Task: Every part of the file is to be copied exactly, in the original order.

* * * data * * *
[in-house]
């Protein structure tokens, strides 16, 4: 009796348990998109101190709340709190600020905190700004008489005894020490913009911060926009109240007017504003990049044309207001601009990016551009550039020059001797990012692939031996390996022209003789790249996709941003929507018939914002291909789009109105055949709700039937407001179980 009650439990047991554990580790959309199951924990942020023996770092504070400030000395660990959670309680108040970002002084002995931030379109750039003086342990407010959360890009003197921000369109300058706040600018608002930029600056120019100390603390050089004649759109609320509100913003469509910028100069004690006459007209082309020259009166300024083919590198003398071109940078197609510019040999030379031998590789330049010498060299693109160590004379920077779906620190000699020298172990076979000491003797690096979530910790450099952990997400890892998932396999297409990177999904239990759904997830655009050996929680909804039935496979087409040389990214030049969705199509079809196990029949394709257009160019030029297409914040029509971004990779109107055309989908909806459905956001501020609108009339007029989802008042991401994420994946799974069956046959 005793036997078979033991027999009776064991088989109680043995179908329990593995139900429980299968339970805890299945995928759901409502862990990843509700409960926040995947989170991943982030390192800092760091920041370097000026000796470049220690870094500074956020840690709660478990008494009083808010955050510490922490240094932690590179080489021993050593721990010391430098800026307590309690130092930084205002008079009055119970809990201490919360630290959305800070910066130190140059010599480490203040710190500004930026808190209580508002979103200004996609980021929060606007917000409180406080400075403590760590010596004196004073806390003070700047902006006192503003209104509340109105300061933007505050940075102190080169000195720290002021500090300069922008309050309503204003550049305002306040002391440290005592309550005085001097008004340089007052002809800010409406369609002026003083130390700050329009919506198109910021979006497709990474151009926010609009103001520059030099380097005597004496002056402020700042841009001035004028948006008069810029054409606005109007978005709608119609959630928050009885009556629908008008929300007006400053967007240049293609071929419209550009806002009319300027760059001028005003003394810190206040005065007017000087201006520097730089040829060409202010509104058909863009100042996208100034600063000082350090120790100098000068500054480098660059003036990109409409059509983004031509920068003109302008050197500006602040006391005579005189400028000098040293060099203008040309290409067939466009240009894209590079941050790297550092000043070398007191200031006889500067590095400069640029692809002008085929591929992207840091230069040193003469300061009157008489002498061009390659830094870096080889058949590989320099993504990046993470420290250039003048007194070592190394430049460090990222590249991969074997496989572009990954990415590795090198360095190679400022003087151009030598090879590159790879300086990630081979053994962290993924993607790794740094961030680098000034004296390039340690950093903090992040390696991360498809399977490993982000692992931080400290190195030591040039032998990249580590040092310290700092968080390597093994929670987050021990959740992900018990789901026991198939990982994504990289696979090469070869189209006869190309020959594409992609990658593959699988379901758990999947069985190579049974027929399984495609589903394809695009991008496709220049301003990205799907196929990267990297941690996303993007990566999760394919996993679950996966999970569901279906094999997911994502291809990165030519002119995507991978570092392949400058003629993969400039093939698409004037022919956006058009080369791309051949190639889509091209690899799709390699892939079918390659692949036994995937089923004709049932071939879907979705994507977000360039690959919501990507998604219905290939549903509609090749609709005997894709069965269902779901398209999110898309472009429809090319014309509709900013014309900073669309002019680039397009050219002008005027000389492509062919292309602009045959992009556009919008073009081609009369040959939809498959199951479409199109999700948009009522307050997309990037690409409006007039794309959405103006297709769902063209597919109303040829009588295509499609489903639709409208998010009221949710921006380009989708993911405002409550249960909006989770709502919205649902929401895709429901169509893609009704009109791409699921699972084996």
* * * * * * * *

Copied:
[in-house]
């Protein structure tokens, strides 16, 4: 009796348990998109101190709340709190600020905190700004008489005894020490913009911060926009109240007017504003990049044309207001601009990016551009550039020059001797990012692939031996390996022209003789790249996709941003929507018939914002291909789009109105055949709700039937407001179980 009650439990047991554990580790959309199951924990942020023996770092504070400030000395660990959670309680108040970002002084002995931030379109750039003086342990407010959360890009003197921000369109300058706040600018608002930029600056120019100390603390050089004649759109609320509100913003469509910028100069004690006459007209082309020259009166300024083919590198003398071109940078197609510019040999030379031998590789330049010498060299693109160590004379920077779906620190000699020298172990076979000491003797690096979530910790450099952990997400890892998932396999297409990177999904239990759904997830655009050996929680909804039935496979087409040389990214030049969705199509079809196990029949394709257009160019030029297409914040029509971004990779109107055309989908909806459905956001501020609108009339007029989802008042991401994420994946799974069956046959 005793036997078979033991027999009776064991088989109680043995179908329990593995139900429980299968339970805890299945995928759901409502862990990843509700409960926040995947989170991943982030390192800092760091920041370097000026000796470049220690870094500074956020840690709660478990008494009083808010955050510490922490240094932690590179080489021993050593721990010391430098800026307590309690130092930084205002008079009055119970809990201490919360630290959305800070910066130190140059010599480490203040710190500004930026808190209580508002979103200004996609980021929060606007917000409180406080400075403590760590010596004196004073806390003070700047902006006192503003209104509340109105300061933007505050940075102190080169000195720290002021500090300069922008309050309503204003550049305002306040002391440290005592309550005085001097008004340089007052002809800010409406369609002026003083130390700050329009919506198109910021979006497709990474151009926010609009103001520059030099380097005597004496002056402020700042841009001035004028948006008069810029054409606005109007978005709608119609959630928050009885009556629908008008929300007006400053967007240049293609071929419209550009806002009319300027760059001028005003003394810190206040005065007017000087201006520097730089040829060409202010509104058909863009100042996208100034600063000082350090120790100098000068500054480098660059003036990109409409059509983004031509920068003109302008050197500006602040006391005579005189400028000098040293060099203008040309290409067939466009240009894209590079941050790297550092000043070398007191200031006889500067590095400069640029692809002008085929591929992207840091230069040193003469300061009157008489002498061009390659830094870096080889058949590989320099993504990046993470420290250039003048007194070592190394430049460090990222590249991969074997496989572009990954990415590795090198360095190679400022003087151009030598090879590159790879300086990630081979053994962290993924993607790794740094961030680098000034004296390039340690950093903090992040390696991360498809399977490993982000692992931080400290190195030591040039032998990249580590040092310290700092968080390597093994929670987050021990959740992900018990789901026991198939990982994504990289696979090469070869189209006869190309020959594409992609990658593959699988379901758990999947069985190579049974027929399984495609589903394809695009991008496709220049301003990205799907196929990267990297941690996303993007990566999760394919996993679950996966999970569901279906094999997911994502291809990165030519002119995507991978570092392949400058003629993969400039093939698409004037022919956006058009080369791309051949190639889509091209690899799709390699892939079918390659692949036994995937089923004709049932071939879907979705994507977000360039690959919501990507998604219905290939549903509609090749609709005997894709069965269902779901398209999110898309472009429809090319014309509709900013014309900073669309002019680039397009050219002008005027000389492509062919292309602009045959992009556009919008073009081609009369040959939809498959199951479409199109999700948009009522307050997309990037690409409006007039794309959405103006297709769902063209597919109303040829009588295509499609489903639709409208998010009221949710921006380009989708993911405002409550249960909006989770709502919205649902929401895709429901169509893609009704009109791409699921699972084996």